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Positive Business Habits that Will Get You Fired

Updated on March 25, 2011

There are probably a great many people sitting in front of their computers right now, jobless and wondering what went wrong? You showed up to work on time; you never called off of work; you did your work to the best of your ability; still you find yourself exiled again! Thinking deeper into the time you spent employed, you can definitely say that you contributed to the team, you were able to prioritize tasks effectively and adapted to change as well as anyone. Well... stop beating yourself up! Maybe you didn't do anything wrong! Maybe you did everything right! That's right! You did everything that the bloated Business sections of the warehouse bookstores told you to do! What those books failed to mention is what happens when you take an idealized intepersonal approach into a real-life, jacked-up work environment!

Most of us are familiar with the staples of being a good employee; flexibility, efficiency, responsibility, professionalism and loyalty. To Hell with wondering if you showed those traits in the workplace! The vast majority of us show these traits everyday; they are ingrained into us by our parents, our schooling, our own sense of ethic. So why have you failed? The answer to this question you must consider that you failed because you exhibited these good business habits; you just didn’t use them correctly.

Let's explore five basic positive business traits and concentrate on what really happens when they are put into use within the modern place of business. Take a look around; employees are increasingly afraid to take responsibility for their actions. Lying and cheating has become a way to preserve a reputation. Employees now aim to skip from company to company with their references in tact before a past responsibility comes back to haunt them. If you do manage to rise above the nonsense and remain true to your business ethics, then congratulations, you have just become the perfect Scapegoat!

Whether you sit in an office or dig ditches outdoors, chances are that your employer expects you to extend a certain amount of flexibility with your task priorities, work the hours that are in the best interest of the company and pick up the slack when team production begins to falter. Everyone should pitch in and do their fair share of flexing. In real life, the more flexible you become, the further you will be stretched. Rearranging your schedule to accommodate the needs of others only leads to opening the floodgates and allows your boundaries to far surpass your professional capacity. Leaving flexibility unchecked quickly grows out of control and often leads to perceived rigidity. At the very least it leads to insanity. The lack of planning by others will always affect you in some way. Everyone else’s life is always more important to them than yours. What may have started as an altruistic attempt at helping your fellow teammates or volunteering to take the late shift was actually a non-verbal green light to everyone around you that you have time to burn. Every time you take on a task that is out of your scope of responsibility you are advertising the fact that you need more work to do. So what can be done to ensure this situation does not continue to repeat itself? Most self-proclaimed experts in the field of Business Management would have you to believe that establishing structured time-frames with built-in time to handle interruptions is the answer. The trouble with this approach is, if you had planned those events to happen at a certain time, then they wouldn’t be unexpected. How about just closing your door or finding a special place where you go to get real work accomplished. Although closing your door helps (assuming that you have a door or even that you have an office), it does not take long before people catch on to why the door is closed and then it takes them exactly two seconds longer to bug you each time. Not to mention the never-ending questions concerning the reason why your door is closed. Experts will also have you believe that setting clear boundaries is the way to go. You just need to learn to say “No!”. Tell your supervisor that you do not have that task on your agenda and you are unable to find an open time slot to place it. Tell your friends that just because they are chummy with you does not give them the right to come into your office unannounced and eat up your time with their stories of their kids and how their weekend went or what they had for lunch. Or my personal favorite, let the people you do not like know that they are a waste of space and are sucking up all of your oxygen.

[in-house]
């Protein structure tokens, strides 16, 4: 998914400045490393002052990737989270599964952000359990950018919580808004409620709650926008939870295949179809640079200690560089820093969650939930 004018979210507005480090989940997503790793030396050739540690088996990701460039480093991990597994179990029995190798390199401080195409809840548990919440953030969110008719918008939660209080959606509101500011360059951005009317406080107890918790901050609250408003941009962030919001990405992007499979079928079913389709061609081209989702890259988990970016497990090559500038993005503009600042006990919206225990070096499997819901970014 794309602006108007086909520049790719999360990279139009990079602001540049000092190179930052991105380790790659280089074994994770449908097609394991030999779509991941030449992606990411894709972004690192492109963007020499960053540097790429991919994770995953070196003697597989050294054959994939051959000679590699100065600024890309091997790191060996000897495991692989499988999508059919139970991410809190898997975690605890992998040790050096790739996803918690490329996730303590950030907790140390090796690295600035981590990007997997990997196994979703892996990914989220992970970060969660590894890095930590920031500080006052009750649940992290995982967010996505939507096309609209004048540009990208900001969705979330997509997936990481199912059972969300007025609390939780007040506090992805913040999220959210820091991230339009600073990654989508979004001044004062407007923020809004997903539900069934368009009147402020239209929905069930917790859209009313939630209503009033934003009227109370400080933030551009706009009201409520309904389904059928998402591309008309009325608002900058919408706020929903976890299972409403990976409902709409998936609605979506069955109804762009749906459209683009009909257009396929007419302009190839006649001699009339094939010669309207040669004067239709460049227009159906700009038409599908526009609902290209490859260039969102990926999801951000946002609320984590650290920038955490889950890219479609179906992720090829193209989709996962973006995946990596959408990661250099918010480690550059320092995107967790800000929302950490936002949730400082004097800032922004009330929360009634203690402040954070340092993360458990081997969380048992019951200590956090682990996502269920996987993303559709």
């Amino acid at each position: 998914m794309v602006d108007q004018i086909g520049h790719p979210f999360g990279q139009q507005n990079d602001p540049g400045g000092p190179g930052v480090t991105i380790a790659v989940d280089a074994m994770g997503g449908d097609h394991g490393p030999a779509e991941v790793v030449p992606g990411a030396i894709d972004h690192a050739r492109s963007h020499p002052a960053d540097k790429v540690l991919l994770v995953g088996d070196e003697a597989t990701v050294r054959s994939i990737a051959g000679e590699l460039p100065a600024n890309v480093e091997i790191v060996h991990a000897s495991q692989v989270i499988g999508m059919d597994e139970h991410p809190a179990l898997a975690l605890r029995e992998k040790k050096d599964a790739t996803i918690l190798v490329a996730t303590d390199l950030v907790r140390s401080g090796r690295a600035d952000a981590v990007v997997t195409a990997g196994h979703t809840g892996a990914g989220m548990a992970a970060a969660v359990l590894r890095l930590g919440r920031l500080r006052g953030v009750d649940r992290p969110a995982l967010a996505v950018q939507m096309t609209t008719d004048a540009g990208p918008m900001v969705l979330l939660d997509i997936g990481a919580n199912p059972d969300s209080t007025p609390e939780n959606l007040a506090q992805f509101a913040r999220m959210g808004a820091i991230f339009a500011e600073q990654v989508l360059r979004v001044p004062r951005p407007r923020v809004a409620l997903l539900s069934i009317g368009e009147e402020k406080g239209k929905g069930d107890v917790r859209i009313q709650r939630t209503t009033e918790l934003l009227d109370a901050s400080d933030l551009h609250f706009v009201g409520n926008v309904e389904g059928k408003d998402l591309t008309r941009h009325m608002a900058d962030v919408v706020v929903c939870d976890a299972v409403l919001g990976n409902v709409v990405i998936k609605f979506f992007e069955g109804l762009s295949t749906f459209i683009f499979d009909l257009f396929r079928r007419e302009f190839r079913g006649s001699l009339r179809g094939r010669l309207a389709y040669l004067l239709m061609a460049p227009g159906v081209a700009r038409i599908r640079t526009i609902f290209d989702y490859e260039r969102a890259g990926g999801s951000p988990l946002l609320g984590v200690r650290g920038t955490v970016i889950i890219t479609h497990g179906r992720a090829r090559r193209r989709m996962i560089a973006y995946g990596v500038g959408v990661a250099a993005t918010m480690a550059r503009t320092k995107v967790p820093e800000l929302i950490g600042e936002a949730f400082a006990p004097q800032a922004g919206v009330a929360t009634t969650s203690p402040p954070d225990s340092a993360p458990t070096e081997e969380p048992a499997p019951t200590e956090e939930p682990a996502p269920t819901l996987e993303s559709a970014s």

It is needless to expand on how the above suggestions would work in real-life. Let’s just say that saying “No” seldom works out. So what is the answer? Be flexible but do not be a doormat? Be firm with your coworkers but stay in tune to their sensitivities? Tell your boss that you just do not have time for his blustering? The best I can offer is that being too flexible is one positive business habit that will eventually get you fired!

Undeniable Truths

1. The more flexible you become, the further you will be stretched.

2. Your life is always far less important to others

3. Having an open door policy invites guests

4. Lack of planning by others will always affect you